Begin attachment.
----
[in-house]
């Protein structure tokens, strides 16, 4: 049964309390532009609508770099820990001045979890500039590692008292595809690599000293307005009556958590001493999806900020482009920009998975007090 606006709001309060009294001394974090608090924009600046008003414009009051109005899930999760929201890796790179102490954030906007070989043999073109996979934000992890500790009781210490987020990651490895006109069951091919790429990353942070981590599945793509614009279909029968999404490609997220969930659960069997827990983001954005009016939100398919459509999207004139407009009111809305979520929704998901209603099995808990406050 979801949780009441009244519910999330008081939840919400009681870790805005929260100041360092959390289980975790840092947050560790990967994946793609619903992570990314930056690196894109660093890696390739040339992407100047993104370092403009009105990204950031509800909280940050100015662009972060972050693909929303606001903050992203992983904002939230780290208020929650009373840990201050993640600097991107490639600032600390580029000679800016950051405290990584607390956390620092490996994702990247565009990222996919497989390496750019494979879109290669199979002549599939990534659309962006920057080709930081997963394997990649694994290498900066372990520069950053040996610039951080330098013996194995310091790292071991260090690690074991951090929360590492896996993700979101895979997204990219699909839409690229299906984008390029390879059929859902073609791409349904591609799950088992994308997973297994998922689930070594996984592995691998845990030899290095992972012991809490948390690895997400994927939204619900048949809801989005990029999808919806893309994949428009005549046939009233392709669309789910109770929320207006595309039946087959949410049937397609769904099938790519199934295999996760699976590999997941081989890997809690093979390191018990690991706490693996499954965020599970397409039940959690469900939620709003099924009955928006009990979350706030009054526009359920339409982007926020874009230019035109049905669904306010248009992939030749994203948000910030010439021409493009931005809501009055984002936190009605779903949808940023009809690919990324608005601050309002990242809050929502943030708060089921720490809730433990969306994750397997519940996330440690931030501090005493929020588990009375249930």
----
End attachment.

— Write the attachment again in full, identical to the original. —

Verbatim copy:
[in-house]
């Protein structure tokens, strides 16, 4: 049964309390532009609508770099820990001045979890500039590692008292595809690599000293307005009556958590001493999806900020482009920009998975007090 606006709001309060009294001394974090608090924009600046008003414009009051109005899930999760929201890796790179102490954030906007070989043999073109996979934000992890500790009781210490987020990651490895006109069951091919790429990353942070981590599945793509614009279909029968999404490609997220969930659960069997827990983001954005009016939100398919459509999207004139407009009111809305979520929704998901209603099995808990406050 979801949780009441009244519910999330008081939840919400009681870790805005929260100041360092959390289980975790840092947050560790990967994946793609619903992570990314930056690196894109660093890696390739040339992407100047993104370092403009009105990204950031509800909280940050100015662009972060972050693909929303606001903050992203992983904002939230780290208020929650009373840990201050993640600097991107490639600032600390580029000679800016950051405290990584607390956390620092490996994702990247565009990222996919497989390496750019494979879109290669199979002549599939990534659309962006920057080709930081997963394997990649694994290498900066372990520069950053040996610039951080330098013996194995310091790292071991260090690690074991951090929360590492896996993700979101895979997204990219699909839409690229299906984008390029390879059929859902073609791409349904591609799950088992994308997973297994998922689930070594996984592995691998845990030899290095992972012991809490948390690895997400994927939204619900048949809801989005990029999808919806893309994949428009005549046939009233392709669309789910109770929320207006595309039946087959949410049937397609769904099938790519199934295999996760699976590999997941081989890997809690093979390191018990690991706490693996499954965020599970397409039940959690469900939620709003099924009955928006009990979350706030009054526009359920339409982007926020874009230019035109049905669904306010248009992939030749994203948000910030010439021409493009931005809501009055984002936190009605779903949808940023009809690919990324608005601050309002990242809050929502943030708060089921720490809730433990969306994750397997519940996330440690931030501090005493929020588990009375249930």